We highlighted in May that the European Software Market Association was challenging the Unitary Patent before the Belgian Constitutional Court. ESOMA in fact believed that the Unitary Patent “violated the Belgian Constitution (by denying) Belgians equality before the law, (by discriminating) on basis of language, (by violating) the separation of powers, and (was) an illegal political maneuver by the European Patent Office”.
However the Court declared on 21 st May 2015 that ESOMA’s request was inadmissible, as it appeared that the claim was filed after the 60 day period within which the Consituational Court could address the constitutionality of Belgian laws. The law allowing the ratification of the UPCA was in fact published in the Moniteur Belge on 09th September 2014 while ESOMA’s request was only filed on 09th March 2015. The Constitutional Court therefore did not have a chance to look into details in ESOMA’s claims and declined to consider the substantial issues allegedly at stake.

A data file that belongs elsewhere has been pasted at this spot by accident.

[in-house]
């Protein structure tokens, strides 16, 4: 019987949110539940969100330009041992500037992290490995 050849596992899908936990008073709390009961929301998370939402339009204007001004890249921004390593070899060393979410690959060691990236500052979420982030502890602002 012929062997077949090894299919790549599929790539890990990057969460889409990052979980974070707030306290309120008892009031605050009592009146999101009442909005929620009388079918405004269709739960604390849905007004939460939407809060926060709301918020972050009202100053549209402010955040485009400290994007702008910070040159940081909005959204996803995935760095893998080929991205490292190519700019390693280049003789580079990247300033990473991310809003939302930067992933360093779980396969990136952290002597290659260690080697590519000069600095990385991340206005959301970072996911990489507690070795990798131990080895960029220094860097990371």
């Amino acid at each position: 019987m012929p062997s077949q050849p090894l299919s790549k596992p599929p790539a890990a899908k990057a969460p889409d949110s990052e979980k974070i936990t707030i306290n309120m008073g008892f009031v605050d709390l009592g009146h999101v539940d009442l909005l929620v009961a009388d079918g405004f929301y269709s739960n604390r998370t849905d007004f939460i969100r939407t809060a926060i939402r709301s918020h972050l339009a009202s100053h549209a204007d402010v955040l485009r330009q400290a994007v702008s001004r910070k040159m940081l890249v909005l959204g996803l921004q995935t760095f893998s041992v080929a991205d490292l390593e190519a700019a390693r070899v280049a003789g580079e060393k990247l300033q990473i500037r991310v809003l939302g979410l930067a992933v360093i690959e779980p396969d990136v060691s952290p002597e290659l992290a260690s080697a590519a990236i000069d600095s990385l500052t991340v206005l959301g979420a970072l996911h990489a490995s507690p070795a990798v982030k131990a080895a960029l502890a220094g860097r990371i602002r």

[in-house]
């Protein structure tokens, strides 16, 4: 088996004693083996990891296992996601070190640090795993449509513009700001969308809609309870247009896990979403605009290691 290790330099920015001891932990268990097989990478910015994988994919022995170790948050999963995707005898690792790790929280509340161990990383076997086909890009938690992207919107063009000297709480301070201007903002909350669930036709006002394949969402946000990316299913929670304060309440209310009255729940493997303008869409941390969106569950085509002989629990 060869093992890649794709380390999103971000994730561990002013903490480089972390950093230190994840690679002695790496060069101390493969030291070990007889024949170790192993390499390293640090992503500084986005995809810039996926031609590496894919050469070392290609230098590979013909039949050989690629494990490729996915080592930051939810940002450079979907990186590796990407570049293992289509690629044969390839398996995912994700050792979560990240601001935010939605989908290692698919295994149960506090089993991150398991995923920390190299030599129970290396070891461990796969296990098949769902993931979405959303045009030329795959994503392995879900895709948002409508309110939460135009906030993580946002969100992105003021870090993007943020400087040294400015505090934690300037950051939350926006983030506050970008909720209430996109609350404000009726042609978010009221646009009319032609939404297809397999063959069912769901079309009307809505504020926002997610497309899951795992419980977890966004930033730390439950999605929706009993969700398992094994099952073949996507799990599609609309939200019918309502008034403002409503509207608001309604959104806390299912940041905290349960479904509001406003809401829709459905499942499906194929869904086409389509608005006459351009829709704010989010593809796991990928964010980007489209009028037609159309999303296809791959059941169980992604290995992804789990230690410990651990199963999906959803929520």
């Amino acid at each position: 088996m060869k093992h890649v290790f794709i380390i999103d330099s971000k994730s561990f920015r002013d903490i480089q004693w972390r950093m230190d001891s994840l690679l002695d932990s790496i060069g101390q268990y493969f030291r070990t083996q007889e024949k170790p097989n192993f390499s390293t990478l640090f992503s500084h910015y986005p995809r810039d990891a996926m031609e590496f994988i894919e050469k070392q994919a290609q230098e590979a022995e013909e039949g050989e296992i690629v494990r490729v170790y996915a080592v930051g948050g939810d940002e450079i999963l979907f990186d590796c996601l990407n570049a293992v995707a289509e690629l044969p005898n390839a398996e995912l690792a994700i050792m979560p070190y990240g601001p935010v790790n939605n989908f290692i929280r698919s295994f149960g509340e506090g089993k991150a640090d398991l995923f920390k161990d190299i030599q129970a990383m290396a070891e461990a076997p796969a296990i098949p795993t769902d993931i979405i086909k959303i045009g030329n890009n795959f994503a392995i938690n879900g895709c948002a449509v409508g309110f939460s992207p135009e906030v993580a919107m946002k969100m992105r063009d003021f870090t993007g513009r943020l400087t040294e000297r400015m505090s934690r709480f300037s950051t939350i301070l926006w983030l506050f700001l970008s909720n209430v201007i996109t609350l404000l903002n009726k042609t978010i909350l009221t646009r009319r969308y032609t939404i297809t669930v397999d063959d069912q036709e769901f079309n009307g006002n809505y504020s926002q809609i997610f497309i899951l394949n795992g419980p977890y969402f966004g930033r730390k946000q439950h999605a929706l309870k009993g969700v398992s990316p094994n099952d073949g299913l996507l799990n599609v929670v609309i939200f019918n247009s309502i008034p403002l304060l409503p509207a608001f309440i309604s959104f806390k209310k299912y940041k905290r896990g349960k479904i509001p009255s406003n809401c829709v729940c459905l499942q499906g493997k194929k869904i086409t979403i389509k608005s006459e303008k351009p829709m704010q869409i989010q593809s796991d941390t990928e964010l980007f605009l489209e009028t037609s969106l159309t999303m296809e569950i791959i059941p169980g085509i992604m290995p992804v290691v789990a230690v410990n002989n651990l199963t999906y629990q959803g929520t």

After the ECJ decision opposing Spain and the European Commission, this is thus the second decision in favour of the UPC, clearing the way for its planned entry into force in 2016.
The Belgian Constitutional Court decision can be found here.